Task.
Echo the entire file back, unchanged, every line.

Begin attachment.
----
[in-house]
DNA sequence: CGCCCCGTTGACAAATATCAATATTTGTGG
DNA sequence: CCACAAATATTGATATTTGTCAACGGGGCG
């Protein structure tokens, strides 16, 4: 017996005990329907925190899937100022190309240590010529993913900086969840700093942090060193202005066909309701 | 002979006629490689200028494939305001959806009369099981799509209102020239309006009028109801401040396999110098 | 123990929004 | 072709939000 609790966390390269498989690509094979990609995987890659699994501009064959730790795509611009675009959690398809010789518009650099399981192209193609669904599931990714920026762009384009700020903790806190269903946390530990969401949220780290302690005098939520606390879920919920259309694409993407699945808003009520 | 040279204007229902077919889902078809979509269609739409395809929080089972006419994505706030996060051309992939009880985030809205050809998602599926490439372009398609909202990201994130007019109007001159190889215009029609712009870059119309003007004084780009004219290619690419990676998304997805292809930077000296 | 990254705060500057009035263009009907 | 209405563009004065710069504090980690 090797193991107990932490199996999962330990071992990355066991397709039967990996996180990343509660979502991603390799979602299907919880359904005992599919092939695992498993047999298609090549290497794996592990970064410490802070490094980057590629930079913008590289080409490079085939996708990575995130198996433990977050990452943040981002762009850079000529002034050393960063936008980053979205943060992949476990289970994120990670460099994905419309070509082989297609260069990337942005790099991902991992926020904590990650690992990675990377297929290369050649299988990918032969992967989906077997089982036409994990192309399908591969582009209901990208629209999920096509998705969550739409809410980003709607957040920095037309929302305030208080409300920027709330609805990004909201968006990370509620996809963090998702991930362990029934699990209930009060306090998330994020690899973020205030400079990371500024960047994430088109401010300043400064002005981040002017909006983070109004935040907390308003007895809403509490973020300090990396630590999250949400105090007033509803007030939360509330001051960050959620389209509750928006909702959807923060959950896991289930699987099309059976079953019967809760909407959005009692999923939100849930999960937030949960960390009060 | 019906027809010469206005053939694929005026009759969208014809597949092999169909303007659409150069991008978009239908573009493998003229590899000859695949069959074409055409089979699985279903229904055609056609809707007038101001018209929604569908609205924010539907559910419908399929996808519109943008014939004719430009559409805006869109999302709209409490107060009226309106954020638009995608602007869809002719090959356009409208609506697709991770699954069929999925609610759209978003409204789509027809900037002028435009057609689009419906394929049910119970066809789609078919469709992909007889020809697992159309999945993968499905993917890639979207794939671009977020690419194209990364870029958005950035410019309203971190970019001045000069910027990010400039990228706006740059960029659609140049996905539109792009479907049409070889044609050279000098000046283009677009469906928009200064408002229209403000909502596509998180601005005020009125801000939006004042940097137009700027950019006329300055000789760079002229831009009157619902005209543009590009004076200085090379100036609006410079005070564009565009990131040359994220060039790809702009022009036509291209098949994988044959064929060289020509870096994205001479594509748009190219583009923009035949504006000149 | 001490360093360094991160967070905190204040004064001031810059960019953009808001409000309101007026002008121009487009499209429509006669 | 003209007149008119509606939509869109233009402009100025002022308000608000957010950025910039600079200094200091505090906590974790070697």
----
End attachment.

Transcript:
[in-house]
DNA sequence: CGCCCCGTTGACAAATATCAATATTTGTGG
DNA sequence: CCACAAATATTGATATTTGTCAACGGGGCG
């Protein structure tokens, strides 16, 4: 017996005990329907925190899937100022190309240590010529993913900086969840700093942090060193202005066909309701 | 002979006629490689200028494939305001959806009369099981799509209102020239309006009028109801401040396999110098 | 123990929004 | 072709939000 609790966390390269498989690509094979990609995987890659699994501009064959730790795509611009675009959690398809010789518009650099399981192209193609669904599931990714920026762009384009700020903790806190269903946390530990969401949220780290302690005098939520606390879920919920259309694409993407699945808003009520 | 040279204007229902077919889902078809979509269609739409395809929080089972006419994505706030996060051309992939009880985030809205050809998602599926490439372009398609909202990201994130007019109007001159190889215009029609712009870059119309003007004084780009004219290619690419990676998304997805292809930077000296 | 990254705060500057009035263009009907 | 209405563009004065710069504090980690 090797193991107990932490199996999962330990071992990355066991397709039967990996996180990343509660979502991603390799979602299907919880359904005992599919092939695992498993047999298609090549290497794996592990970064410490802070490094980057590629930079913008590289080409490079085939996708990575995130198996433990977050990452943040981002762009850079000529002034050393960063936008980053979205943060992949476990289970994120990670460099994905419309070509082989297609260069990337942005790099991902991992926020904590990650690992990675990377297929290369050649299988990918032969992967989906077997089982036409994990192309399908591969582009209901990208629209999920096509998705969550739409809410980003709607957040920095037309929302305030208080409300920027709330609805990004909201968006990370509620996809963090998702991930362990029934699990209930009060306090998330994020690899973020205030400079990371500024960047994430088109401010300043400064002005981040002017909006983070109004935040907390308003007895809403509490973020300090990396630590999250949400105090007033509803007030939360509330001051960050959620389209509750928006909702959807923060959950896991289930699987099309059976079953019967809760909407959005009692999923939100849930999960937030949960960390009060 | 019906027809010469206005053939694929005026009759969208014809597949092999169909303007659409150069991008978009239908573009493998003229590899000859695949069959074409055409089979699985279903229904055609056609809707007038101001018209929604569908609205924010539907559910419908399929996808519109943008014939004719430009559409805006869109999302709209409490107060009226309106954020638009995608602007869809002719090959356009409208609506697709991770699954069929999925609610759209978003409204789509027809900037002028435009057609689009419906394929049910119970066809789609078919469709992909007889020809697992159309999945993968499905993917890639979207794939671009977020690419194209990364870029958005950035410019309203971190970019001045000069910027990010400039990228706006740059960029659609140049996905539109792009479907049409070889044609050279000098000046283009677009469906928009200064408002229209403000909502596509998180601005005020009125801000939006004042940097137009700027950019006329300055000789760079002229831009009157619902005209543009590009004076200085090379100036609006410079005070564009565009990131040359994220060039790809702009022009036509291209098949994988044959064929060289020509870096994205001479594509748009190219583009923009035949504006000149 | 001490360093360094991160967070905190204040004064001031810059960019953009808001409000309101007026002008121009487009499209429509006669 | 003209007149008119509606939509869109233009402009100025002022308000608000957010950025910039600079200094200091505090906590974790070697």